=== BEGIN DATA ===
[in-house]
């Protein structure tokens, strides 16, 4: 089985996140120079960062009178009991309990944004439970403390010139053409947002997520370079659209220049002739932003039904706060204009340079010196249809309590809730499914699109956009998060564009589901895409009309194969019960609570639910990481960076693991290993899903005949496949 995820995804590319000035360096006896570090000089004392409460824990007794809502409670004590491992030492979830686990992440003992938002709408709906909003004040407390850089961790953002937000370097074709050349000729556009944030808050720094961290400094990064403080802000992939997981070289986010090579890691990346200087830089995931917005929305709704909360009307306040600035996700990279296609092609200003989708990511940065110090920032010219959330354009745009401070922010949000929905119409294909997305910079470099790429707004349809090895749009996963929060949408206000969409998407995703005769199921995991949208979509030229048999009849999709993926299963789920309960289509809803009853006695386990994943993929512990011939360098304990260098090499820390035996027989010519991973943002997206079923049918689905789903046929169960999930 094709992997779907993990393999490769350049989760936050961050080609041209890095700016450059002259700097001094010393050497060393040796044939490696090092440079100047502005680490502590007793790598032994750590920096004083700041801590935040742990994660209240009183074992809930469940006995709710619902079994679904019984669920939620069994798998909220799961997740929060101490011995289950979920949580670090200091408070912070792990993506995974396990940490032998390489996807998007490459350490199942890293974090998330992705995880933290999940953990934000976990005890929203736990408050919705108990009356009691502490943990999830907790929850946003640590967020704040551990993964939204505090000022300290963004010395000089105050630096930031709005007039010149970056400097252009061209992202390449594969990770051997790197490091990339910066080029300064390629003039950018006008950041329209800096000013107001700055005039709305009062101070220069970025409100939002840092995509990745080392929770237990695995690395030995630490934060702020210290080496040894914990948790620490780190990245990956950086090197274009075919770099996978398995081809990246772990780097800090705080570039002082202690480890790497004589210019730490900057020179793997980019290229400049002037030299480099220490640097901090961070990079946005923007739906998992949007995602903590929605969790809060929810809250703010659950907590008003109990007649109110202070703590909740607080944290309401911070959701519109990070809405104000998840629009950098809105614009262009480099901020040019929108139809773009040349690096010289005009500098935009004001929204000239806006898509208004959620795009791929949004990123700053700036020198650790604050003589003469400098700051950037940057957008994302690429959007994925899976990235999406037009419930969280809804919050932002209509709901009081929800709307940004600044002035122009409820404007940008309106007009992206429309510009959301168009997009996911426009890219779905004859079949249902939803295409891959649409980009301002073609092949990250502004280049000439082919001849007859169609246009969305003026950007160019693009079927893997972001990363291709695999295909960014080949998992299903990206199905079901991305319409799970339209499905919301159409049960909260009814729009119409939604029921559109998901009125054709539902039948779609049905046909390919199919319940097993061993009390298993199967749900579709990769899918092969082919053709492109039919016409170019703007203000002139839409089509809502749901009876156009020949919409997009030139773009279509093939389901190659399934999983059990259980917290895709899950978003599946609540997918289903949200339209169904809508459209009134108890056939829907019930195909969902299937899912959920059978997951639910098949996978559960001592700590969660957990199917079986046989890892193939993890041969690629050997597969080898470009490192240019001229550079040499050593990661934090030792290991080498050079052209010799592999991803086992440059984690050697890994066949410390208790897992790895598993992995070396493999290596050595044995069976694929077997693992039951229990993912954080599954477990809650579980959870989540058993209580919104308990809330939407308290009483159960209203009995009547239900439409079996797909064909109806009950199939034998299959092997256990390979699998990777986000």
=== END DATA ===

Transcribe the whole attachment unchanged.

[in-house]
């Protein structure tokens, strides 16, 4: 089985996140120079960062009178009991309990944004439970403390010139053409947002997520370079659209220049002739932003039904706060204009340079010196249809309590809730499914699109956009998060564009589901895409009309194969019960609570639910990481960076693991290993899903005949496949 995820995804590319000035360096006896570090000089004392409460824990007794809502409670004590491992030492979830686990992440003992938002709408709906909003004040407390850089961790953002937000370097074709050349000729556009944030808050720094961290400094990064403080802000992939997981070289986010090579890691990346200087830089995931917005929305709704909360009307306040600035996700990279296609092609200003989708990511940065110090920032010219959330354009745009401070922010949000929905119409294909997305910079470099790429707004349809090895749009996963929060949408206000969409998407995703005769199921995991949208979509030229048999009849999709993926299963789920309960289509809803009853006695386990994943993929512990011939360098304990260098090499820390035996027989010519991973943002997206079923049918689905789903046929169960999930 094709992997779907993990393999490769350049989760936050961050080609041209890095700016450059002259700097001094010393050497060393040796044939490696090092440079100047502005680490502590007793790598032994750590920096004083700041801590935040742990994660209240009183074992809930469940006995709710619902079994679904019984669920939620069994798998909220799961997740929060101490011995289950979920949580670090200091408070912070792990993506995974396990940490032998390489996807998007490459350490199942890293974090998330992705995880933290999940953990934000976990005890929203736990408050919705108990009356009691502490943990999830907790929850946003640590967020704040551990993964939204505090000022300290963004010395000089105050630096930031709005007039010149970056400097252009061209992202390449594969990770051997790197490091990339910066080029300064390629003039950018006008950041329209800096000013107001700055005039709305009062101070220069970025409100939002840092995509990745080392929770237990695995690395030995630490934060702020210290080496040894914990948790620490780190990245990956950086090197274009075919770099996978398995081809990246772990780097800090705080570039002082202690480890790497004589210019730490900057020179793997980019290229400049002037030299480099220490640097901090961070990079946005923007739906998992949007995602903590929605969790809060929810809250703010659950907590008003109990007649109110202070703590909740607080944290309401911070959701519109990070809405104000998840629009950098809105614009262009480099901020040019929108139809773009040349690096010289005009500098935009004001929204000239806006898509208004959620795009791929949004990123700053700036020198650790604050003589003469400098700051950037940057957008994302690429959007994925899976990235999406037009419930969280809804919050932002209509709901009081929800709307940004600044002035122009409820404007940008309106007009992206429309510009959301168009997009996911426009890219779905004859079949249902939803295409891959649409980009301002073609092949990250502004280049000439082919001849007859169609246009969305003026950007160019693009079927893997972001990363291709695999295909960014080949998992299903990206199905079901991305319409799970339209499905919301159409049960909260009814729009119409939604029921559109998901009125054709539902039948779609049905046909390919199919319940097993061993009390298993199967749900579709990769899918092969082919053709492109039919016409170019703007203000002139839409089509809502749901009876156009020949919409997009030139773009279509093939389901190659399934999983059990259980917290895709899950978003599946609540997918289903949200339209169904809508459209009134108890056939829907019930195909969902299937899912959920059978997951639910098949996978559960001592700590969660957990199917079986046989890892193939993890041969690629050997597969080898470009490192240019001229550079040499050593990661934090030792290991080498050079052209010799592999991803086992440059984690050697890994066949410390208790897992790895598993992995070396493999290596050595044995069976694929077997693992039951229990993912954080599954477990809650579980959870989540058993209580919104308990809330939407308290009483159960209203009995009547239900439409079996797909064909109806009950199939034998299959092997256990390979699998990777986000």